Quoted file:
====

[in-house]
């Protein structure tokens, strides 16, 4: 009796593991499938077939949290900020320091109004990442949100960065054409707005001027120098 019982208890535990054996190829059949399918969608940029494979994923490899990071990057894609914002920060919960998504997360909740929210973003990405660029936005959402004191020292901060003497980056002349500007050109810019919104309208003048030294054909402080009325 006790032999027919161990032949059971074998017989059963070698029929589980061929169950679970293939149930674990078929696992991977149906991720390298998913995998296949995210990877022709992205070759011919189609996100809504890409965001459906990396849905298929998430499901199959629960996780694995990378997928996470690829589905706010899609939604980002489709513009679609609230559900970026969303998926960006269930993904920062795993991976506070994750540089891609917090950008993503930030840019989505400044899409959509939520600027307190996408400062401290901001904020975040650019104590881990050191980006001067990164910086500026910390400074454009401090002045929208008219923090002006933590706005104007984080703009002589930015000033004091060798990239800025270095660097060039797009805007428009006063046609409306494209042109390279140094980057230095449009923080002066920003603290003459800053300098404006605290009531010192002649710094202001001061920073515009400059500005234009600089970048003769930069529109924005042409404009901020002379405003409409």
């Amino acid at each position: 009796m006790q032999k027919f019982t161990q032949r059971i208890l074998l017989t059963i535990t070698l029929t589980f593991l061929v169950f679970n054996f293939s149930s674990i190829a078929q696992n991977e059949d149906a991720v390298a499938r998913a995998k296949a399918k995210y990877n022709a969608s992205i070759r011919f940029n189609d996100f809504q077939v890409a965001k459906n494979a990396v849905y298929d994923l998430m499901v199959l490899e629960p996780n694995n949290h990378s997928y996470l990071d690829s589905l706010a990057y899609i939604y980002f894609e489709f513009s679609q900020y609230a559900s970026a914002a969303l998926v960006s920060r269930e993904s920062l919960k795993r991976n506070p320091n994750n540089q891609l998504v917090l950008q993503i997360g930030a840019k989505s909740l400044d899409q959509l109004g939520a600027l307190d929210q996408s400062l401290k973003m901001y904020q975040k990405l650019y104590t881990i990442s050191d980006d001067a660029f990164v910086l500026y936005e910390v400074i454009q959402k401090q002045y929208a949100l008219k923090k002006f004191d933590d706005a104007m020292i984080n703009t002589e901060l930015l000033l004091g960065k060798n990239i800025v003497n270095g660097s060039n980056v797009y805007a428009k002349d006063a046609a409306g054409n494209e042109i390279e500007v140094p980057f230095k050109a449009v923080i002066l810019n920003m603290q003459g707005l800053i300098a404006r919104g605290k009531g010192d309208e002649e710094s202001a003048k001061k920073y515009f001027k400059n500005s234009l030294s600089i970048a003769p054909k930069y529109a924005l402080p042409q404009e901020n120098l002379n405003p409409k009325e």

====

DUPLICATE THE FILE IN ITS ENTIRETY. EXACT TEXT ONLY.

[in-house]
């Protein structure tokens, strides 16, 4: 009796593991499938077939949290900020320091109004990442949100960065054409707005001027120098 019982208890535990054996190829059949399918969608940029494979994923490899990071990057894609914002920060919960998504997360909740929210973003990405660029936005959402004191020292901060003497980056002349500007050109810019919104309208003048030294054909402080009325 006790032999027919161990032949059971074998017989059963070698029929589980061929169950679970293939149930674990078929696992991977149906991720390298998913995998296949995210990877022709992205070759011919189609996100809504890409965001459906990396849905298929998430499901199959629960996780694995990378997928996470690829589905706010899609939604980002489709513009679609609230559900970026969303998926960006269930993904920062795993991976506070994750540089891609917090950008993503930030840019989505400044899409959509939520600027307190996408400062401290901001904020975040650019104590881990050191980006001067990164910086500026910390400074454009401090002045929208008219923090002006933590706005104007984080703009002589930015000033004091060798990239800025270095660097060039797009805007428009006063046609409306494209042109390279140094980057230095449009923080002066920003603290003459800053300098404006605290009531010192002649710094202001001061920073515009400059500005234009600089970048003769930069529109924005042409404009901020002379405003409409």
């Amino acid at each position: 009796m006790q032999k027919f019982t161990q032949r059971i208890l074998l017989t059963i535990t070698l029929t589980f593991l061929v169950f679970n054996f293939s149930s674990i190829a078929q696992n991977e059949d149906a991720v390298a499938r998913a995998k296949a399918k995210y990877n022709a969608s992205i070759r011919f940029n189609d996100f809504q077939v890409a965001k459906n494979a990396v849905y298929d994923l998430m499901v199959l490899e629960p996780n694995n949290h990378s997928y996470l990071d690829s589905l706010a990057y899609i939604y980002f894609e489709f513009s679609q900020y609230a559900s970026a914002a969303l998926v960006s920060r269930e993904s920062l919960k795993r991976n506070p320091n994750n540089q891609l998504v917090l950008q993503i997360g930030a840019k989505s909740l400044d899409q959509l109004g939520a600027l307190d929210q996408s400062l401290k973003m901001y904020q975040k990405l650019y104590t881990i990442s050191d980006d001067a660029f990164v910086l500026y936005e910390v400074i454009q959402k401090q002045y929208a949100l008219k923090k002006f004191d933590d706005a104007m020292i984080n703009t002589e901060l930015l000033l004091g960065k060798n990239i800025v003497n270095g660097s060039n980056v797009y805007a428009k002349d006063a046609a409306g054409n494209e042109i390279e500007v140094p980057f230095k050109a449009v923080i002066l810019n920003m603290q003459g707005l800053i300098a404006r919104g605290k009531g010192d309208e002649e710094s202001a003048k001061k920073y515009f001027k400059n500005s234009l030294s600089i970048a003769p054909k930069y529109a924005l402080p042409q404009e901020n120098l002379n405003p409409k009325e």